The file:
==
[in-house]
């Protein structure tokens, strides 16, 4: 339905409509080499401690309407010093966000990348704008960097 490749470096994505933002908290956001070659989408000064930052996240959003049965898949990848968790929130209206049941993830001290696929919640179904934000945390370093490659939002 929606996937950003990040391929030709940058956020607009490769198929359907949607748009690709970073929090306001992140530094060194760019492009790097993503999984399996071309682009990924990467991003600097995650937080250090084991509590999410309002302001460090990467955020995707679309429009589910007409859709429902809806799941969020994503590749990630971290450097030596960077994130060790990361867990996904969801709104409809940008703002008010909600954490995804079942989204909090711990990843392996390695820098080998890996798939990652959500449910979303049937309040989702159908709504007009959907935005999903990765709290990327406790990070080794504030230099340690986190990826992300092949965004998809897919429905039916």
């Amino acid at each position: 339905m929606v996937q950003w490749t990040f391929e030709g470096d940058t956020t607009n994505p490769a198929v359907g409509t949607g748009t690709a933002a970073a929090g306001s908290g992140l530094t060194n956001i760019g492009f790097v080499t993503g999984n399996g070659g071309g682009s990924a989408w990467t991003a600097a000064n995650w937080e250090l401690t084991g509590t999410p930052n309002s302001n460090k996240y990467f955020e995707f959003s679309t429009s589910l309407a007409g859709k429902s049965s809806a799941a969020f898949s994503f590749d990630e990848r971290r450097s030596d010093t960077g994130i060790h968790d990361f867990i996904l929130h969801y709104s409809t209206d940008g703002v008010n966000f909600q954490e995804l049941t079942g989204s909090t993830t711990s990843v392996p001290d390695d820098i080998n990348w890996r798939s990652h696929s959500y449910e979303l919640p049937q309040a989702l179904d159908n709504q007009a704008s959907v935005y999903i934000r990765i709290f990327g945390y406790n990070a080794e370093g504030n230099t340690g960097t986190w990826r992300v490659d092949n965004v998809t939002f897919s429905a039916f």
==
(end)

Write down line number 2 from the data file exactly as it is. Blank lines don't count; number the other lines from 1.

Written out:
């Protein structure tokens, strides 16, 4: 339905409509080499401690309407010093966000990348704008960097 490749470096994505933002908290956001070659989408000064930052996240959003049965898949990848968790929130209206049941993830001290696929919640179904934000945390370093490659939002 929606996937950003990040391929030709940058956020607009490769198929359907949607748009690709970073929090306001992140530094060194760019492009790097993503999984399996071309682009990924990467991003600097995650937080250090084991509590999410309002302001460090990467955020995707679309429009589910007409859709429902809806799941969020994503590749990630971290450097030596960077994130060790990361867990996904969801709104409809940008703002008010909600954490995804079942989204909090711990990843392996390695820098080998890996798939990652959500449910979303049937309040989702159908709504007009959907935005999903990765709290990327406790990070080794504030230099340690986190990826992300092949965004998809897919429905039916």